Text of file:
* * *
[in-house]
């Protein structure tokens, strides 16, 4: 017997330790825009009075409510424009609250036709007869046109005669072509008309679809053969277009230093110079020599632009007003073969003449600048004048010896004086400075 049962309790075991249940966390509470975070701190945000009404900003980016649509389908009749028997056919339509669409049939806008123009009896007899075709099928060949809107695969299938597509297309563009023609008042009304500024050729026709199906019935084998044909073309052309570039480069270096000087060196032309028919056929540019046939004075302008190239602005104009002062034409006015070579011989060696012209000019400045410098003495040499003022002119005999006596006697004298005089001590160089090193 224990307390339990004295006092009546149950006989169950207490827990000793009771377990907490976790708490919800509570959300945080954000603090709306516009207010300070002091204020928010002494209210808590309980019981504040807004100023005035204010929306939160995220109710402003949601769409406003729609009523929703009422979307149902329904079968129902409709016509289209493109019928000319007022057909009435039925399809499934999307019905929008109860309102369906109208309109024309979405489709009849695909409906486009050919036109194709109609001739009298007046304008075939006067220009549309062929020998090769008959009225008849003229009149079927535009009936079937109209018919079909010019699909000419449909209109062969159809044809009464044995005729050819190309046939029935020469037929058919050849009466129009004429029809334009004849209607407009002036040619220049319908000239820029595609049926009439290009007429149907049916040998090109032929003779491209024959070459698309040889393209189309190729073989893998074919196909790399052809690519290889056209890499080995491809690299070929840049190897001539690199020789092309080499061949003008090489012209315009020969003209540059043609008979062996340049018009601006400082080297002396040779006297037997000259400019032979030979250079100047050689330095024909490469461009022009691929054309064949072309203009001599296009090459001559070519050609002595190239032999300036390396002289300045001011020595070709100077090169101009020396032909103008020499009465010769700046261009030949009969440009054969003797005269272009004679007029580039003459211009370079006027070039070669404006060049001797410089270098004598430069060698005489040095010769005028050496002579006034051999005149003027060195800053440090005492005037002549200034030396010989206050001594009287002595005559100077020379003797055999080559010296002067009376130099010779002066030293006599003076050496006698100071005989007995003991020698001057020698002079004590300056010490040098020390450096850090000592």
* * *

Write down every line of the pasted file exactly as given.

[in-house]
């Protein structure tokens, strides 16, 4: 017997330790825009009075409510424009609250036709007869046109005669072509008309679809053969277009230093110079020599632009007003073969003449600048004048010896004086400075 049962309790075991249940966390509470975070701190945000009404900003980016649509389908009749028997056919339509669409049939806008123009009896007899075709099928060949809107695969299938597509297309563009023609008042009304500024050729026709199906019935084998044909073309052309570039480069270096000087060196032309028919056929540019046939004075302008190239602005104009002062034409006015070579011989060696012209000019400045410098003495040499003022002119005999006596006697004298005089001590160089090193 224990307390339990004295006092009546149950006989169950207490827990000793009771377990907490976790708490919800509570959300945080954000603090709306516009207010300070002091204020928010002494209210808590309980019981504040807004100023005035204010929306939160995220109710402003949601769409406003729609009523929703009422979307149902329904079968129902409709016509289209493109019928000319007022057909009435039925399809499934999307019905929008109860309102369906109208309109024309979405489709009849695909409906486009050919036109194709109609001739009298007046304008075939006067220009549309062929020998090769008959009225008849003229009149079927535009009936079937109209018919079909010019699909000419449909209109062969159809044809009464044995005729050819190309046939029935020469037929058919050849009466129009004429029809334009004849209607407009002036040619220049319908000239820029595609049926009439290009007429149907049916040998090109032929003779491209024959070459698309040889393209189309190729073989893998074919196909790399052809690519290889056209890499080995491809690299070929840049190897001539690199020789092309080499061949003008090489012209315009020969003209540059043609008979062996340049018009601006400082080297002396040779006297037997000259400019032979030979250079100047050689330095024909490469461009022009691929054309064949072309203009001599296009090459001559070519050609002595190239032999300036390396002289300045001011020595070709100077090169101009020396032909103008020499009465010769700046261009030949009969440009054969003797005269272009004679007029580039003459211009370079006027070039070669404006060049001797410089270098004598430069060698005489040095010769005028050496002579006034051999005149003027060195800053440090005492005037002549200034030396010989206050001594009287002595005559100077020379003797055999080559010296002067009376130099010779002066030293006599003076050496006698100071005989007995003991020698001057020698002079004590300056010490040098020390450096850090000592």